Artillery: More Truck Mounted 155mm

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June 9, 2020: In April, China put the PCL-181, a new truck-mounted 155mm artillery vehicle into service. With this, they follow the example of France, Sweden, South Africa and Israel. These other nations have been using similar systems.

PCL-181 is a 25 ton 6x6 truck carrying a gun crew of eight and a truck bed mounted 155mm howitzer. PCL-181 will replace current towed howitzers. PCL-181 can be carried in heavy transport aircraft China recently introduced and builds on the experience of similar systems built by other nations since the 1990s. China plans to offer an export version and these will compete with the earlier and very similar, SH-1 system that was developed just for the export market and introduced in 2006.

In the 1990s, a French firm developed its truck-mounted 155mm Caesar, which entered service in 2003. In 2009 France sent eight Caesar howitzers to Afghanistan. The roads in Afghanistan are pretty bad, and wheeled combat vehicles have a hard time of it. But Caesar was built to handle cross country operations. Afghanistan was the first time Caesar has served in combat and was successful. The French Army has ordered about a hundred and another hundred have been exported. Caesar is the lightest of the truck-mounted 155mm howitzers, weighing 18 tons. Other nations have built heavier (20-30 ton) systems, usually on a 6x6 heavy truck chassis.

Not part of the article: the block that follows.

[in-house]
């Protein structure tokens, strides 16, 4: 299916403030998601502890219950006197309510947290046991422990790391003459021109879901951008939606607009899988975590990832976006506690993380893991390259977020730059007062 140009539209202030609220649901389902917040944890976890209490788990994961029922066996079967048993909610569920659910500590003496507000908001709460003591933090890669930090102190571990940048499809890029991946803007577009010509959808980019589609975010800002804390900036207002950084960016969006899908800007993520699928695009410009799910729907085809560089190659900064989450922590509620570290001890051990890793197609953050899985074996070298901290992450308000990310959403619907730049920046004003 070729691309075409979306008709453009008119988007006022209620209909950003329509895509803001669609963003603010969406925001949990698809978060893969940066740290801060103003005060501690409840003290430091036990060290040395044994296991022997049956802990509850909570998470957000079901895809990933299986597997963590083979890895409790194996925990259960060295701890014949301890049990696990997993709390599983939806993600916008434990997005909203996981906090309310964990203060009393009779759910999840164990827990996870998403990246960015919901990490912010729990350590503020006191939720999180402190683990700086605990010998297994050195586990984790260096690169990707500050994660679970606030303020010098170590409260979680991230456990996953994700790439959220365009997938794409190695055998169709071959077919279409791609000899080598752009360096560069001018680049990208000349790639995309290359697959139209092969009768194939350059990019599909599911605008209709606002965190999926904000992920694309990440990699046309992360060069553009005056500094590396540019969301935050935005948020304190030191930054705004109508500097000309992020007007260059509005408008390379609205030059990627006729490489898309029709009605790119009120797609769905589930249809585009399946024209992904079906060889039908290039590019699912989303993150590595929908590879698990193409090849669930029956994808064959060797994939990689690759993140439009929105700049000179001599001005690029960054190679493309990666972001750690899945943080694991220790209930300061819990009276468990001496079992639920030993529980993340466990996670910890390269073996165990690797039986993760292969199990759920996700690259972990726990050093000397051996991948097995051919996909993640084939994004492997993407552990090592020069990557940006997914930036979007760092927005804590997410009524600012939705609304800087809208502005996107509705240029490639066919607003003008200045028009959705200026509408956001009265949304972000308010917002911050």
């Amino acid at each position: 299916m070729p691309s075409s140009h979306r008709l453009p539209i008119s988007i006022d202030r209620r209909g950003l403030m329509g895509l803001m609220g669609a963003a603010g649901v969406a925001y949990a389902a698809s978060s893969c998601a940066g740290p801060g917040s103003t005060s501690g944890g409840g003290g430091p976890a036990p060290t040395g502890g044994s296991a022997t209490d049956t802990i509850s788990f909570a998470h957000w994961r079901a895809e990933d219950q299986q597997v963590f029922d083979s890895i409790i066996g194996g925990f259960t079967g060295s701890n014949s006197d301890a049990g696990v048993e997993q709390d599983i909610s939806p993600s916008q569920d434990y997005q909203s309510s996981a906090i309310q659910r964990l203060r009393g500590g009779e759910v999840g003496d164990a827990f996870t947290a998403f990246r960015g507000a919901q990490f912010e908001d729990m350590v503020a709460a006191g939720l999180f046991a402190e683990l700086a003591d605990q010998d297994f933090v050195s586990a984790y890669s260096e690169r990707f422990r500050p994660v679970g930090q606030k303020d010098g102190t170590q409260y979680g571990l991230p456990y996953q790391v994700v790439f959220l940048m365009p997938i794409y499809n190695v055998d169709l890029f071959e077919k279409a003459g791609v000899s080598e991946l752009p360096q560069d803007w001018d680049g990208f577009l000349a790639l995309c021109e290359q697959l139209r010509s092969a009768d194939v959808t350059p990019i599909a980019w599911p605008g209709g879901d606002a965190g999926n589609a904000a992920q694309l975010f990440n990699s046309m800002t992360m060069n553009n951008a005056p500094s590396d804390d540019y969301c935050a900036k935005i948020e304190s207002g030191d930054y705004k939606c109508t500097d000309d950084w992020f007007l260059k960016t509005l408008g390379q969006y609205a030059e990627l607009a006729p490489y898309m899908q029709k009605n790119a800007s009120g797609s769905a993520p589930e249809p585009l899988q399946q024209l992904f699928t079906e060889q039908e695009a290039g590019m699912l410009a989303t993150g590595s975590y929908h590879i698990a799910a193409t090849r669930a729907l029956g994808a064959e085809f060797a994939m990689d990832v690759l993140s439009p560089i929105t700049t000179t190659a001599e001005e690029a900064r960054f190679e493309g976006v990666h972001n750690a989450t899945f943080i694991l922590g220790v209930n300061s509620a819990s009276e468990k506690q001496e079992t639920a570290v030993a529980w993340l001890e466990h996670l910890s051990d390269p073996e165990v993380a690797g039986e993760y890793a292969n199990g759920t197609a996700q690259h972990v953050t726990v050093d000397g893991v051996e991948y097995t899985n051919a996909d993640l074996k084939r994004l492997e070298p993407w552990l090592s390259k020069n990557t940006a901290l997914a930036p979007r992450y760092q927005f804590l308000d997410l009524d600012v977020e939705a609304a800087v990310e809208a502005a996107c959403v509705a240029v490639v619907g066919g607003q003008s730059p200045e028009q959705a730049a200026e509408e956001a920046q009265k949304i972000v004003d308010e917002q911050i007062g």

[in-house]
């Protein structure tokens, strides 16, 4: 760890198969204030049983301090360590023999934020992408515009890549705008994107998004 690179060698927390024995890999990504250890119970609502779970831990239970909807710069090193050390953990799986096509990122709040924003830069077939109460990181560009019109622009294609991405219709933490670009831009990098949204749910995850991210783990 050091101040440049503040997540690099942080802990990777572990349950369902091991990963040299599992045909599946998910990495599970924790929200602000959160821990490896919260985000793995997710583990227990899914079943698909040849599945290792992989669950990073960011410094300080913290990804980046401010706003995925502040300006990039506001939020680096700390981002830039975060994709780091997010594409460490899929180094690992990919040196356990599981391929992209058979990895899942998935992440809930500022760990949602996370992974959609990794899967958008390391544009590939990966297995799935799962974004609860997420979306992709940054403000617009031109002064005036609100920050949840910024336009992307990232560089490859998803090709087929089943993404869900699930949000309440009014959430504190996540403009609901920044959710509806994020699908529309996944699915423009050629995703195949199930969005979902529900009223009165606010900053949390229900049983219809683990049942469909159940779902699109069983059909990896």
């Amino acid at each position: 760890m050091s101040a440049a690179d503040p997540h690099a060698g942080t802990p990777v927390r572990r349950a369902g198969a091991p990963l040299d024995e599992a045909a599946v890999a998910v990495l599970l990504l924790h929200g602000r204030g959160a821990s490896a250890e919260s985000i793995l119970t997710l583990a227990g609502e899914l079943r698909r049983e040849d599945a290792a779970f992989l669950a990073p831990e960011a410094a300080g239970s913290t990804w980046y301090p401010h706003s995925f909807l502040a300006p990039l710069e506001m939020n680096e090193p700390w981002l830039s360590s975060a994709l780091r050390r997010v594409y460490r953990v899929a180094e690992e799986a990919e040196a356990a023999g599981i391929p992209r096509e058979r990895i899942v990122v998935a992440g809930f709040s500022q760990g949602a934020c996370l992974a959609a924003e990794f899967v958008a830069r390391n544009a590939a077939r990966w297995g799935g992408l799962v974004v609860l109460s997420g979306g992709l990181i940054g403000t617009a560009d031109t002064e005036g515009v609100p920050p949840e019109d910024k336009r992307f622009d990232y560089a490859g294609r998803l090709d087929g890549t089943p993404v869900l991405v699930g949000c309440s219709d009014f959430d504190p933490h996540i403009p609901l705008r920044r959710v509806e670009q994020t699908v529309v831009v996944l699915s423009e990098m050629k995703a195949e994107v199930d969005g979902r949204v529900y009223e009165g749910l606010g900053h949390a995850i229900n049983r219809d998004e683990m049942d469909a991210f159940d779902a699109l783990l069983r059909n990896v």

This French experience with Caesar in Afghanistan encouraged Sweden about the ability of its Archer system to operate in the vast rural areas of Scandanavia. Some parts of rural Sweden are similar to Afghanistan, but worse (more swamps). Sweden had had some Archer systems in service 2013 and 24 by 2017 and eventually 48. There have been no export customers.

South Africa introduced a similar T5-52 in 2002 but was unable to find any export customers. Israel introduced the ATMOS 2000 in 2001 and, until the Israeli Army agreed to buy some, the only users have been seven export customers who purchased fifty systems.

None of these systems can be considered an exotic piece of technology. For example, Archer is an FH77 155mm/L52 howitzer mounted on a modified Volvo 6x6 dump truck. The vehicle, with the howitzer on board, weighs 30 tons. L52 means the barrel is 52 times the caliber (8 meters/25 feet). When the vehicle halts, the four-man crew can extend the metal braces in the rear, raise the barrel, and be firing within minutes. After firing, the vehicle can be moving in less than a minute. Archer can use the Excalibur GPS guided round, which means Archer and an ammo vehicle can supply lots of effective firepower without the need for constant resupply. Each Archer vehicle costs about $5 million.

 


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